After a Pandemic | The Future of Healthcare
The COVID-19 pandemic has changed the landscape of healthcare in the U.S. forever. Medical offices and hospitals across the country have gone through design modifications to adhere to new safety standards. Elective surgeries are at an all-time low, most healthcare facilities have opted for strict visitor protocols, and many appointments that would typically occur in-person have adapted to virtual form.
Precautions taken because of the pandemic have significantly impacted how most people have approached their health care this year. While it’s hard to predict what the future of medicine will look like, it’s reasonable to expect more contactless doctor visits, the power of data coming into hospitals, and the evolution of a coronavirus vaccine or drug development treatment.
Virtual care and medical guidance are not new to those in healthcare, but the number of patients using telemedicine has drastically heightened since the COVID-19 pandemic began earlier this year. The sudden uptick has pressured healthcare facilities to lean on this technology and become more comfortable meeting with patients virtually to diagnose, discuss treatment plans, and conduct follow-up evaluations.
While virtual medicine still has a way to go, many Americans have benefited from telemedicine’s convenience since the pandemic started. Dr. Lisa Yerian, Chief Improvement Office at the Cleveland Clinic, recently told U.S.A. Today, “There was a time when many people were very reluctant to use virtual technologies, but more and more people are becoming more comfortable.” Although telemedicine is not yet available in some rural cities, its capabilities are comprehensive, and the need will continue to rise as we navigate the COVID-19 pandemic.
Contact Tracing and Big Data
Contact tracing has successfully slowed the transmission of infectious diseases in the past, like ebola, measles, S.T.D.s, and tuberculosis. Hospitals have also used this reactive process to improve the spread of COVID-19 infections seen within their facility.
Information collected during contact tracing is typically performed by either a human contact tracer or a contact tracing application. Strict confidentially is maintained as any information collected is considered protected health data.
Many healthcare experts are generating conversations about the apparent need for a national data system that tracks infection cases and growth patterns. The future of contact tracing could fall in the hands of big data companies with advanced capabilities, including G.P.S. tracking, to determine where an infected person has been since contracting the virus. This tracking technology would have to be carefully developed to ensure personal privacy and avert its exploitation.
Perhaps the biggest takeaway the healthcare industry has taken from the COVID-19 pandemic is facility preparedness. The nationwide shortage of personal protective equipment (P.P.E.) may be the most apparent shortcoming amidst the COVID-19 breakout. It’s important to note that stockpiling essential protective equipment will be vital for future health crises or even natural disasters to prepare for patient surges.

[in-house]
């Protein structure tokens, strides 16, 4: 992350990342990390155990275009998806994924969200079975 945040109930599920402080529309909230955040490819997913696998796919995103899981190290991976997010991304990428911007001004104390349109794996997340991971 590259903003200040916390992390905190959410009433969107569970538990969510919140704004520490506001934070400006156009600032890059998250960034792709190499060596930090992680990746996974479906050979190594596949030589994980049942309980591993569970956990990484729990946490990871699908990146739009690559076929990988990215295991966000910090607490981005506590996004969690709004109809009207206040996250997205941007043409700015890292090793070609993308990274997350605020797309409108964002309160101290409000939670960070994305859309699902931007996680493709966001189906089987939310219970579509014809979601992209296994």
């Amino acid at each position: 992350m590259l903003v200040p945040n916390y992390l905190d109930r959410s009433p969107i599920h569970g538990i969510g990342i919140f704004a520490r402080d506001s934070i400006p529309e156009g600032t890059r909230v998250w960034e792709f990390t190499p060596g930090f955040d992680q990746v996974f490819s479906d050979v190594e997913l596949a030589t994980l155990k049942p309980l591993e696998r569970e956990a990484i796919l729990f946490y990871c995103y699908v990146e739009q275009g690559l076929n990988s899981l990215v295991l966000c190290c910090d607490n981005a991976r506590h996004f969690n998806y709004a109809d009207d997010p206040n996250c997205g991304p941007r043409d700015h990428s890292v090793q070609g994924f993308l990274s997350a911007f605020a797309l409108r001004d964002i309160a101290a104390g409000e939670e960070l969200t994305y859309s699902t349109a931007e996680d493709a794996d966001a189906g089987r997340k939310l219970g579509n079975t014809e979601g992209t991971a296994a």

Other essential items needed during this time include ventilators and patient beds. Hospitals with P.P.E. shortages have experienced an increase in infections and deaths directly linked to these shortages. Future preparedness may involve building a reserve of these items to control unforeseen demands, potentially outpacing available supplies.
The intensity and momentum of COVID-19 have challenged hospitals in ways they haven’t seen in the past. The number of COVID-19 patients has surpassed available E.R. and I.C.U. rooms, causing patient care to expand to convention centers, hotels, and other significant areas converted into treatment centers.
Many hospitals are not equipped to withstand or accommodate sudden influxes of patients, as we’ve seen with this pandemic. The surge of patients has forced healthcare facilities to set up untraditional treatment spaces, including tents on their property, cafeterias, and lobbies. Hospital executives across the country are consulting with architects on future hospital design ideas to better adapt to any future healthcare crises.
COVID-19 has dramatically reshaped what we once knew to be our healthcare system. The U.S. must reflect on what the future of healthcare facilities might look like and has challenged hospitals to reconsider how they prioritize their resources. The pandemic has not only burdened civilians but has also drastically taxed healthcare workers. It’s also prepared us to be more resilient in the future and has spurred innovations that experts predict will influence the healthcare landscape for the foreseeable future.